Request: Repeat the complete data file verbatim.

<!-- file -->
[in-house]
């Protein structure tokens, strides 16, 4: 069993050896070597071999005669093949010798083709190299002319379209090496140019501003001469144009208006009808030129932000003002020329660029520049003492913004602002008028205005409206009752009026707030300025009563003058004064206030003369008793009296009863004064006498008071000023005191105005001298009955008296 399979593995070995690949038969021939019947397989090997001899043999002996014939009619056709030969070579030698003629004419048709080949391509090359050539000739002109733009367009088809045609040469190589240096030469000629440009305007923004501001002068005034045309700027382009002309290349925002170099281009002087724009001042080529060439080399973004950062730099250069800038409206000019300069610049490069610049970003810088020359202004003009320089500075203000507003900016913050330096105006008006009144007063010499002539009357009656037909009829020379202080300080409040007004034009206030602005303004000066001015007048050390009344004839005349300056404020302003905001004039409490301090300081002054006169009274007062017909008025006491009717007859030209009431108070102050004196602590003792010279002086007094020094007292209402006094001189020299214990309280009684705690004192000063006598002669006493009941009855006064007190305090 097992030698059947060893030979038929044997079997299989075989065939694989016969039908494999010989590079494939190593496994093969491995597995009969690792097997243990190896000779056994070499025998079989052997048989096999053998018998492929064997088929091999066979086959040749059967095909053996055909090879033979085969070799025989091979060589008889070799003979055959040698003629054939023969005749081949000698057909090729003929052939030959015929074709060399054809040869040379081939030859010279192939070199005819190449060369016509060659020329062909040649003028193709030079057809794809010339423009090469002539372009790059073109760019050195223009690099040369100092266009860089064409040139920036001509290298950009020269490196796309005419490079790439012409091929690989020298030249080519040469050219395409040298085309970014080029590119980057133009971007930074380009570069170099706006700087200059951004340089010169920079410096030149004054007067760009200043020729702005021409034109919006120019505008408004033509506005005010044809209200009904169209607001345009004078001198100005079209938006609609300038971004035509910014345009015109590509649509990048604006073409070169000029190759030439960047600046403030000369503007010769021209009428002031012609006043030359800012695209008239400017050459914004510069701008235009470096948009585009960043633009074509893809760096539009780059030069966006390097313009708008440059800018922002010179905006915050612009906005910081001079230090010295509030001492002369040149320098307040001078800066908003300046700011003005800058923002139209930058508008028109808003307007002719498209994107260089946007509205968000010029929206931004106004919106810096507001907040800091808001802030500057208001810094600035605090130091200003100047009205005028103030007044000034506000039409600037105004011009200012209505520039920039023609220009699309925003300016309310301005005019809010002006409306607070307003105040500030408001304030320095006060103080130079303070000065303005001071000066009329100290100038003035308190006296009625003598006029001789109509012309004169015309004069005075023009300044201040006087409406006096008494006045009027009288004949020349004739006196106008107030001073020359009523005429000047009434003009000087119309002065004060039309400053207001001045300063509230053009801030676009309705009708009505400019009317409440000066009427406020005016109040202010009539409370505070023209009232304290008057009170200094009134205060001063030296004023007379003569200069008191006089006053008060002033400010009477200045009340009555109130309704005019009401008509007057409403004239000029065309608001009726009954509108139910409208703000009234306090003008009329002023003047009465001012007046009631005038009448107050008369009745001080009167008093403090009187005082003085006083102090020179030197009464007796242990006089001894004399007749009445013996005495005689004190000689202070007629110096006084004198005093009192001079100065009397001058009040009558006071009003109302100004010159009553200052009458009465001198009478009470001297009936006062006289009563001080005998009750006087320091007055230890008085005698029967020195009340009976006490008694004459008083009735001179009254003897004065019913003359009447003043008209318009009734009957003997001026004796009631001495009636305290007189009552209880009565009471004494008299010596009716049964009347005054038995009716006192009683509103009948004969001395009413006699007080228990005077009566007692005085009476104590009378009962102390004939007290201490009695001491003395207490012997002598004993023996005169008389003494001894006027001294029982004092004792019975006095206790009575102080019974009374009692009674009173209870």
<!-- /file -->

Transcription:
[in-house]
């Protein structure tokens, strides 16, 4: 069993050896070597071999005669093949010798083709190299002319379209090496140019501003001469144009208006009808030129932000003002020329660029520049003492913004602002008028205005409206009752009026707030300025009563003058004064206030003369008793009296009863004064006498008071000023005191105005001298009955008296 399979593995070995690949038969021939019947397989090997001899043999002996014939009619056709030969070579030698003629004419048709080949391509090359050539000739002109733009367009088809045609040469190589240096030469000629440009305007923004501001002068005034045309700027382009002309290349925002170099281009002087724009001042080529060439080399973004950062730099250069800038409206000019300069610049490069610049970003810088020359202004003009320089500075203000507003900016913050330096105006008006009144007063010499002539009357009656037909009829020379202080300080409040007004034009206030602005303004000066001015007048050390009344004839005349300056404020302003905001004039409490301090300081002054006169009274007062017909008025006491009717007859030209009431108070102050004196602590003792010279002086007094020094007292209402006094001189020299214990309280009684705690004192000063006598002669006493009941009855006064007190305090 097992030698059947060893030979038929044997079997299989075989065939694989016969039908494999010989590079494939190593496994093969491995597995009969690792097997243990190896000779056994070499025998079989052997048989096999053998018998492929064997088929091999066979086959040749059967095909053996055909090879033979085969070799025989091979060589008889070799003979055959040698003629054939023969005749081949000698057909090729003929052939030959015929074709060399054809040869040379081939030859010279192939070199005819190449060369016509060659020329062909040649003028193709030079057809794809010339423009090469002539372009790059073109760019050195223009690099040369100092266009860089064409040139920036001509290298950009020269490196796309005419490079790439012409091929690989020298030249080519040469050219395409040298085309970014080029590119980057133009971007930074380009570069170099706006700087200059951004340089010169920079410096030149004054007067760009200043020729702005021409034109919006120019505008408004033509506005005010044809209200009904169209607001345009004078001198100005079209938006609609300038971004035509910014345009015109590509649509990048604006073409070169000029190759030439960047600046403030000369503007010769021209009428002031012609006043030359800012695209008239400017050459914004510069701008235009470096948009585009960043633009074509893809760096539009780059030069966006390097313009708008440059800018922002010179905006915050612009906005910081001079230090010295509030001492002369040149320098307040001078800066908003300046700011003005800058923002139209930058508008028109808003307007002719498209994107260089946007509205968000010029929206931004106004919106810096507001907040800091808001802030500057208001810094600035605090130091200003100047009205005028103030007044000034506000039409600037105004011009200012209505520039920039023609220009699309925003300016309310301005005019809010002006409306607070307003105040500030408001304030320095006060103080130079303070000065303005001071000066009329100290100038003035308190006296009625003598006029001789109509012309004169015309004069005075023009300044201040006087409406006096008494006045009027009288004949020349004739006196106008107030001073020359009523005429000047009434003009000087119309002065004060039309400053207001001045300063509230053009801030676009309705009708009505400019009317409440000066009427406020005016109040202010009539409370505070023209009232304290008057009170200094009134205060001063030296004023007379003569200069008191006089006053008060002033400010009477200045009340009555109130309704005019009401008509007057409403004239000029065309608001009726009954509108139910409208703000009234306090003008009329002023003047009465001012007046009631005038009448107050008369009745001080009167008093403090009187005082003085006083102090020179030197009464007796242990006089001894004399007749009445013996005495005689004190000689202070007629110096006084004198005093009192001079100065009397001058009040009558006071009003109302100004010159009553200052009458009465001198009478009470001297009936006062006289009563001080005998009750006087320091007055230890008085005698029967020195009340009976006490008694004459008083009735001179009254003897004065019913003359009447003043008209318009009734009957003997001026004796009631001495009636305290007189009552209880009565009471004494008299010596009716049964009347005054038995009716006192009683509103009948004969001395009413006699007080228990005077009566007692005085009476104590009378009962102390004939007290201490009695001491003395207490012997002598004993023996005169008389003494001894006027001294029982004092004792019975006095206790009575102080019974009374009692009674009173209870």